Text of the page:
Saturday, July 01, 2023

Call Her King, on BET Plus

There are those who think Judge Jaeda King is too tough on criminals, or the “accused,” if you prefer. Somehow, an armed takeover of her courtroom seems unlikely to chill her out. The accused’s brother also did not understand how much training Judge King had in martial arts and marksmanship. He and his private army are totally out-of-order in director-screenwriter Wes Miller’s Call Her King, which premieres this coming Thursday on BET Plus.

Judge King’s court is the only one in session this morning. Apparently, this is for security reasons, due to the intense interest in the case of accused contract-killer Sean Samuels. However, nobody thought to increase the level of security personnel. Its still just a handful of nearly-retired officers drinking coffee around the magnetometers. Gabriel Samuels, a.k.a. “Black Caesar” is not complaining.

Just as King sentences Samuels to death, his brother comes in guns-blazing. Presumably, this stunt will do some reputational damage to the Caesar’s internet security company, but he seems to have a bigger plan than simply freeing his brother. However, he did not count on Judge King and her chief of security, John Stryker, being so resourceful. Soon, they are regrouping in King’s chambers, with the convicted defendant and his neurotic lawyer, Jerry Spencer (he’s no Gerry Spence), which is obviously super-awkward. Samuels claims he knew nothing about his brother’s plans, but he continues to protest his innocence.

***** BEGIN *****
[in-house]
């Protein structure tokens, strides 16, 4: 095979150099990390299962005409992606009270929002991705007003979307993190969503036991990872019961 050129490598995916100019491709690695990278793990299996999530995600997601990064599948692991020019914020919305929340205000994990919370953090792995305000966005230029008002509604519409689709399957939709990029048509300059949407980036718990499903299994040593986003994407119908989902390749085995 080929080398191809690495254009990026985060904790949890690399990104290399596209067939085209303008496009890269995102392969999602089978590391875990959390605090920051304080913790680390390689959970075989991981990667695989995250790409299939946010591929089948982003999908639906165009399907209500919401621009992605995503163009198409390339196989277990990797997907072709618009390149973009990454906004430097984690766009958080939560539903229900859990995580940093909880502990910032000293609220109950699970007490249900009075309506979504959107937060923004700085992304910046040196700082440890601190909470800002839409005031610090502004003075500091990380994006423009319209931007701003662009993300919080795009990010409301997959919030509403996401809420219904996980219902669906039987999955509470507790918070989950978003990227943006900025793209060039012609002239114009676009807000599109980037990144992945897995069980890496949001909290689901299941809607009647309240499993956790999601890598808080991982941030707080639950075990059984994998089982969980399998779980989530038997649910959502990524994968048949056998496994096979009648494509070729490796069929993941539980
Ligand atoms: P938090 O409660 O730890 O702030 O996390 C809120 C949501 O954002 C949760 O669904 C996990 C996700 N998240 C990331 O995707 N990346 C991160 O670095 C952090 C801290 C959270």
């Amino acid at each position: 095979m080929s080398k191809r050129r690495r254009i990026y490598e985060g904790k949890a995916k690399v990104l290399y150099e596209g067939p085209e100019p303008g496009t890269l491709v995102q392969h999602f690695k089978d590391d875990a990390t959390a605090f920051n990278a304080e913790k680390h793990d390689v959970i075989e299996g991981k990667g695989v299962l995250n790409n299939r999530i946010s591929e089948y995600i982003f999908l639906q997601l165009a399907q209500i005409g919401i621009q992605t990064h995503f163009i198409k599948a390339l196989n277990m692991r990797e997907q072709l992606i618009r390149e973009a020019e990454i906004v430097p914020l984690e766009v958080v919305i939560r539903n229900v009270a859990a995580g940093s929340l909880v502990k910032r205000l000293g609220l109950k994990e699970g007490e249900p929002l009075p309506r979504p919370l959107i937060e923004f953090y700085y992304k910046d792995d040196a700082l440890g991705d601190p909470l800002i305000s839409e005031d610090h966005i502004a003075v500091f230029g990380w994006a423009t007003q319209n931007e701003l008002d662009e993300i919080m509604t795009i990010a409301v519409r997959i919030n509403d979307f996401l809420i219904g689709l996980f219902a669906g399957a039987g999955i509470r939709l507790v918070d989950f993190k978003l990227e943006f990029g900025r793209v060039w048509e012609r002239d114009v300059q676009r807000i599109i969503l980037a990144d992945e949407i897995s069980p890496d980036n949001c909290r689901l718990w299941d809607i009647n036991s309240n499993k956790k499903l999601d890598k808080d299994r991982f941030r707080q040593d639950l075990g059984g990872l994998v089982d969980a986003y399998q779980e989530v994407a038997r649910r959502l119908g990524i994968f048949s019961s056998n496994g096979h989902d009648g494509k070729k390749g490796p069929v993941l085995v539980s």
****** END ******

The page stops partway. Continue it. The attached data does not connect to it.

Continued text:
So, yeah, it’s a you-know-what in a courthouse. You have definitely seen better and you have probably seen worse. However, Miller uses the siege as a soapbox to air racial grievances regarding the U.S. justice system, but there is no meaningful sociological or criminological analysis in Miller’s screenplay (like you can find here).

Despite the clunkiness of the script, Johnny Messner does some of his best work in many a VOD release as Stryker (for reference, according to his imdb credits, his last four features co-starred Bruce Willis). He brings an energy and an attitude the film needed from the rest of the cast as well. Nicholas Turturro is also amusingly sleazy as Spencer. However, neither Naturi Naughton or Miller could apparently decide whether King’s character arc should be an empowerment story or an indictment. They each seem to change their kinds from scene to scene and they are never in-synch with each other.

Call Her King
is about as derivative as it gets, but Miller still finds a way to end on a head-scratching note. The Die Hard-copying business is reasonably competent for a while, but the third act falls flat. Not recommended, Call Her King starts streaming Thursday (7/6) on BET Plus.